Travelers Are Choosing Vacation Destinations Based on Instagram Likes, Research Says

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Selena Gomez photographed by Steven Klein, styled by Edward Enninful. W Magazine, March 2016.

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Welcome to 2017 where the world's most influential currency, at least among certain types, may be the social media "like." People chose their outfits based on potential likes. They order at restaurants based on likes. They may even chose which friends to post pictures with based on likes. So it comes as no surprise than that people may chose their vacation destinations based on likes -- and that's according to science. Well, one study at least.

Conducted by a group of professors from various American universities and published in the Tourism Management journal, a new study found that "Social Return" (i.e. "the amount of positive social feedback that one's social media posts of travel generate") plays a significant portion in vacation destination selection.

As a test case, the researches chose to study American visits to Cuba since restrictions on travel to the country were only recently lifted for American citizens and, hence, its become something of a buzz-worthy destination. Notably, there's an emphasis on traveling to the country "before it changes" and that travel to the country is still "novel" amongst Americans.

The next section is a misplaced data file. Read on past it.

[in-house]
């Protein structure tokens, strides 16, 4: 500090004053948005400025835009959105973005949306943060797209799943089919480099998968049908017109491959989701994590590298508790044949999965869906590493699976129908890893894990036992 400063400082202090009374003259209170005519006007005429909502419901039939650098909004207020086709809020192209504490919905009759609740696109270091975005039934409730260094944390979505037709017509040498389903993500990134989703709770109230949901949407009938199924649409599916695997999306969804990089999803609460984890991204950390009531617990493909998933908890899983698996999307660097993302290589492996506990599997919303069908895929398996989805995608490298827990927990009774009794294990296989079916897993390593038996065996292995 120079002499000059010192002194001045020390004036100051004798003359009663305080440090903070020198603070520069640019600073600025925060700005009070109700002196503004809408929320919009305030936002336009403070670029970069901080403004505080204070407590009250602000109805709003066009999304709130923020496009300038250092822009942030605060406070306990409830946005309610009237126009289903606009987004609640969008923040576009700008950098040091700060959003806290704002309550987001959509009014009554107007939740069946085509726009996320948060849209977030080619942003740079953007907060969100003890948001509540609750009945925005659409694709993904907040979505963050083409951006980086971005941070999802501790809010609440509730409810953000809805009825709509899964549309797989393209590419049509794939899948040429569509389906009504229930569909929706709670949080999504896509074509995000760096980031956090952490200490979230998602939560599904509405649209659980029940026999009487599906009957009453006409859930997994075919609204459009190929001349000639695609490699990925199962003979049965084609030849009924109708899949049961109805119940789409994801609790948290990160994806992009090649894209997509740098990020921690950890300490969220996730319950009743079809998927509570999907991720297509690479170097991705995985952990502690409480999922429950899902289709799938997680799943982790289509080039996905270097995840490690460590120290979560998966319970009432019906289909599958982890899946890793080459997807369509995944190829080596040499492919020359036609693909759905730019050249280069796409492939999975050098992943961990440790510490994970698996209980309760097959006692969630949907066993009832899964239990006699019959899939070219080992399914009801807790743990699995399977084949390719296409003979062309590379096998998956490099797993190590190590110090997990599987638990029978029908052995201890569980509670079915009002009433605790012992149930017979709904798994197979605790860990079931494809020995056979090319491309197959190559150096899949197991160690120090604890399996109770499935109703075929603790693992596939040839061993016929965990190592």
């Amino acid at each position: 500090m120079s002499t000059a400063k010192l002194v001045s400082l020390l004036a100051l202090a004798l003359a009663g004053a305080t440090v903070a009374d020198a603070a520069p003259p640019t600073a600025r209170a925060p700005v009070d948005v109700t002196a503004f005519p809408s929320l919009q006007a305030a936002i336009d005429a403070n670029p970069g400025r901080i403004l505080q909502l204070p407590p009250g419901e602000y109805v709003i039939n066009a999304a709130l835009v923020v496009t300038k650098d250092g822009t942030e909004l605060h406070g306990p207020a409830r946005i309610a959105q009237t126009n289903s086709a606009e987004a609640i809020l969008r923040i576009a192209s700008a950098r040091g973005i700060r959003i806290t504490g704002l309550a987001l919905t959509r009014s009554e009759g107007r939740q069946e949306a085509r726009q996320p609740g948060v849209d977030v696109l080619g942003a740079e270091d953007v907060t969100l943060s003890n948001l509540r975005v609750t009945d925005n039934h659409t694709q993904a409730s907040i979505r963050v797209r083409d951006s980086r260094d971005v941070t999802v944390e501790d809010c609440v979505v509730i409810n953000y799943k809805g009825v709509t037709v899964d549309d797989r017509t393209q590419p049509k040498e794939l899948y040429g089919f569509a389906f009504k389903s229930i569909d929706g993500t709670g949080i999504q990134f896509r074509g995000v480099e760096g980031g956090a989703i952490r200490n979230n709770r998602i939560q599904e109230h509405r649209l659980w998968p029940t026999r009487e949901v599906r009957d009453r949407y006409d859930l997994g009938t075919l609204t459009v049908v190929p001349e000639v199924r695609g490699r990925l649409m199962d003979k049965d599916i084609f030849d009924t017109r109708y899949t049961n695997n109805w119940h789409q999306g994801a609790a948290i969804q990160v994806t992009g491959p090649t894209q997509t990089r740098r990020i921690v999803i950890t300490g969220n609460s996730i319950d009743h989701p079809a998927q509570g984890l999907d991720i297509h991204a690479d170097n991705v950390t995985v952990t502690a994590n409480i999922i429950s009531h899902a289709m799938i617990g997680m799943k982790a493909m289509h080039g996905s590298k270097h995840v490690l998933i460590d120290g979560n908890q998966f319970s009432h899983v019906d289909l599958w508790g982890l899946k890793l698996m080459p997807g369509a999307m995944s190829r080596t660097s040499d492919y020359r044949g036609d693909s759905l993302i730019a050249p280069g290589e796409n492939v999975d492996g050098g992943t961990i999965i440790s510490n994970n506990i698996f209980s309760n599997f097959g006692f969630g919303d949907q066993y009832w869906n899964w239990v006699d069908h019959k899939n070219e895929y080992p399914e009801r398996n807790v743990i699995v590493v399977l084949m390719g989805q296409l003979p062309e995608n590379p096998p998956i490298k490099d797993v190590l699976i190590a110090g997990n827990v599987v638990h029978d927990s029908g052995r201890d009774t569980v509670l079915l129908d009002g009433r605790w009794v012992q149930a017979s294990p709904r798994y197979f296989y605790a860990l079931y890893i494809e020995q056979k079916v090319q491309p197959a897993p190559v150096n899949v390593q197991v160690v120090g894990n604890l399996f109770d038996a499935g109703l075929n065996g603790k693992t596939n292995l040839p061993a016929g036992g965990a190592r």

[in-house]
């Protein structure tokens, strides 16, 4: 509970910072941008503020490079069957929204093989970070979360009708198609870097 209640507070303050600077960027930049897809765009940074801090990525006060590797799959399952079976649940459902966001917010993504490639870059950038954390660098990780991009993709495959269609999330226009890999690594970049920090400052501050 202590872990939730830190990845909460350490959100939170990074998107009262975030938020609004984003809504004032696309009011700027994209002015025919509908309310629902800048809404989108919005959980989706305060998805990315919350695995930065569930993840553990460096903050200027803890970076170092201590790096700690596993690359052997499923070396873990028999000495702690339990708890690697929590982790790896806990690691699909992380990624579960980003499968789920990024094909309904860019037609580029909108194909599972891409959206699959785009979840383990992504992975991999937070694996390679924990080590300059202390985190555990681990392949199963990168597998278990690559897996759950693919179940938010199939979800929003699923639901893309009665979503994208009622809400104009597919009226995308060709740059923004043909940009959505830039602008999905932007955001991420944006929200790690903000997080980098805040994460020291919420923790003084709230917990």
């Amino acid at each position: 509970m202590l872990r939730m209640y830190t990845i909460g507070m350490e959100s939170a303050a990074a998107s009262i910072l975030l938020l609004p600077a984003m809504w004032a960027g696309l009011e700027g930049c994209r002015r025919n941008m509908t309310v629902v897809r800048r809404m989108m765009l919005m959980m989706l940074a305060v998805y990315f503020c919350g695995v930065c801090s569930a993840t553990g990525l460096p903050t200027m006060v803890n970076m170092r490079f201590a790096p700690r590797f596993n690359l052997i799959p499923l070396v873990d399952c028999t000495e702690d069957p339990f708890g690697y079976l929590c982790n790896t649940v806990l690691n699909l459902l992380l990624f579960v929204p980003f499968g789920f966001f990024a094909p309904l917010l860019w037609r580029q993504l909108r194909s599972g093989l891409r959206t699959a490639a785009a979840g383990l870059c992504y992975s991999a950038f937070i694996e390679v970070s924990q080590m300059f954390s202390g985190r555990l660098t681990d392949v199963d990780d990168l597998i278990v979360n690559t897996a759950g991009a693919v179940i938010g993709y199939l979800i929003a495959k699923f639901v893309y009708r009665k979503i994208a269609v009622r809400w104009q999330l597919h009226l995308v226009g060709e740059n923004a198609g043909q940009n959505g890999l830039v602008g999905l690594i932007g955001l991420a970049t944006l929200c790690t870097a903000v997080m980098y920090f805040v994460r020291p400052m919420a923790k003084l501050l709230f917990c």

Researchers then asked 758 people who planned to travel to Cuba within the next year to take a survey asking them whether social media posts they've seen from those who have already visited made them "look cool," "more popular," "stand out," "look unique" or made the viewer envious (from a scientific standpoint, we should point out that the researchers didn't actually take "likes" into account, but rather how people actually felt about others social media people's social media travel posts).

It turns out that, yes, potential perceived social returns were "a positive and significant predictor of tourists’ intentions to travel to Cuba." Though, the study found that potential social return had a stronger influence on visitors who planned to travel to a destination in the near future (like, within a year) than those who would like to visit eventually (sometime in the next ten years). Which makes sense. Cuba may not get you as many likes or follows in ten years.

Of course, the researchers caution that the study has limits because no one else has done much scientific research into the idea before, and even their study only used one destination to collect data. Though, they do come to the conclusion that thinking about the potential Instagram-ability of a location may be something for local tourism boards to take into account.

In any event, we've certainly come a long way from the times when the idea of sitting down and watching your neighbor's slideshow of their latest family trip was universally considered torture. Now we're all creeping on everyone else's vacation pictures voluntarily, and perhaps planning our own travel plans based on them.

Related: Jetset Instagram Star Aureta Thomollari Never Travels With Less Than Five Pairs of Sunglasses

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